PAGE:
More than a decade ago, I started a side job developing modules for Accordance Bible Software. At that point, I had been an enthusiastic Mac user for several years, but beyond that, I had absolutely no experience in software development. Back then, we only did Bible modules. Other kinds of modules, such as tools, parallels, map backgrounds, etc., came along later. My first project was the New Jerusalem Bible, and I did my work on an already-aging Performa 600 with a 33 MHz 68030 chip! (Anybody remember that far back?)
Because OakTree Software is a small company, I've gotten to wear several different hats over the years, but the bulk of what I do is still module development. My wife kidded me once when looking over my shoulder that what I do looks a little boring, but I actually find it to be a lot of fun.
Okay, so what's involved in developing an Accordance module? Well, it starts with an e-text. This may be supplied by a publisher, something we find freely available on the web, or occasionally something we actually have e-texted ourselves. The e-texts we get may come in a variety of forms and formats, from Word documents and PDFs to (preferably) various iterations of HTML, XML, etc. My job is to take those e-texts and convert them into the format required by our in-house module building software, compile those modules, and then make sure they're up to Accordance standards.
This isn't always as easy as it sounds. There's a lot to think about, especially when developing the Tool modules which now make up the bulk of our new module development. The first thing we do is evaluate the resource to see what category of tool it should be, what logical search "fields" it should be divided into, what kinds of hypertext links it should have, etc. Our focus is never on creating mere electronic versions of printed works, but on developing resources which are as seamless to use as possible.
Next we begin the process of converting the existing e-text into the form we need. We do this using some third-party text editors which have macro or script writing capabilities. Writing macros or scripts to prepare an e-text is always a bit like trying to solve a puzzle, and it's that mental challenge which makes the work fun.
Once we've got the e-text into a form which is good enough to run through our module-building software, we'll go ahead and build an alpha version of the module and check it out within Accordance. Does the browser look right? Are the fields set up properly? Are there any bad hypertext links or other things which don't work as expected? If so, we've got to fix it, re-run the module, and test it again.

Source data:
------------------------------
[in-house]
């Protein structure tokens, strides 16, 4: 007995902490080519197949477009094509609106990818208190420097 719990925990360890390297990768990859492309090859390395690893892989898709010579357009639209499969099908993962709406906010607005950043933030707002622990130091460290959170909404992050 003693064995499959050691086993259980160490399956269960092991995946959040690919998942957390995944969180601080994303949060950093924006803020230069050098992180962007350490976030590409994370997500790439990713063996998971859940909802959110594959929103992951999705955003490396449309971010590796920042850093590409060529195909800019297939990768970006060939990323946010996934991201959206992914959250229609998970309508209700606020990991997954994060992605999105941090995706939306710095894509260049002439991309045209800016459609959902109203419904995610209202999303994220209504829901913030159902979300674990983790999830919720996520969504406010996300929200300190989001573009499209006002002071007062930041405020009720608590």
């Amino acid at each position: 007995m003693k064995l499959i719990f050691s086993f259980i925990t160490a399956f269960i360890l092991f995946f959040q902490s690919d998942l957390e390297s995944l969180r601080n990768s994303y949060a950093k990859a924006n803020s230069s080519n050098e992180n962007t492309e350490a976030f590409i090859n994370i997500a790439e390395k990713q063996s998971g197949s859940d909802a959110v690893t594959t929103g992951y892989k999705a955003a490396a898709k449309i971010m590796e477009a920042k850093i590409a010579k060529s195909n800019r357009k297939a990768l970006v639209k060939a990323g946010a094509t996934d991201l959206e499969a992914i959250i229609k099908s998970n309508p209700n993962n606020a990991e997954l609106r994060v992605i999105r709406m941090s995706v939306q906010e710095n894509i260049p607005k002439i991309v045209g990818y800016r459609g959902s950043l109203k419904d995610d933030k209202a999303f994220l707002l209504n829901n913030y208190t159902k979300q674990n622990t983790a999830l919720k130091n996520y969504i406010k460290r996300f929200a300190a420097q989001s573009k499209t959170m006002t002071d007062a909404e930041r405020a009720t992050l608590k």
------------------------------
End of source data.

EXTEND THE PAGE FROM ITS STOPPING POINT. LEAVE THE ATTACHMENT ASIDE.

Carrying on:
Once we're convinced that we've fixed all known problems, the modules are then beta-tested, and the process of refining the them continues. While few modules are ever really error-free, we do our best to ensure that they are as error-free as possible before we release them.
It's hard to talk about our quality control without looking a little like we're breaking our arms trying to pat ourselves on the back, but I am personally very proud of the lengths to which our little company goes to make sure every module is up to our standards. I'm pretty passionate and perfectionistic about the modules I produce, yet when I present those modules to my employers for final review, they tend to be even more discriminating. It is certainly not unusual for them to spot some little issues that I have to go back and fix. And this is true no matter how behind-schedule that module's release happens to be. For an example of that, check out this post from my long-neglected personal blog.
While the work of developing Accordance modules can at time be difficult and even frustrating, it is work which I personally find very rewarding. First there's the puzzle of trying to convert an e-text from some other format to ours, and the sense of accomplishment when a macro actually works! Then there's the excitement of seeing a new resource in Accordance for the first time. And there's the anticipation of how you, our users, will react to all the cool new stuff that's coming. While right now I'm in the thick of finishing up new modules for Library 7, I can't wait to get them into your hands. That's a lot of what keeps me going. :-)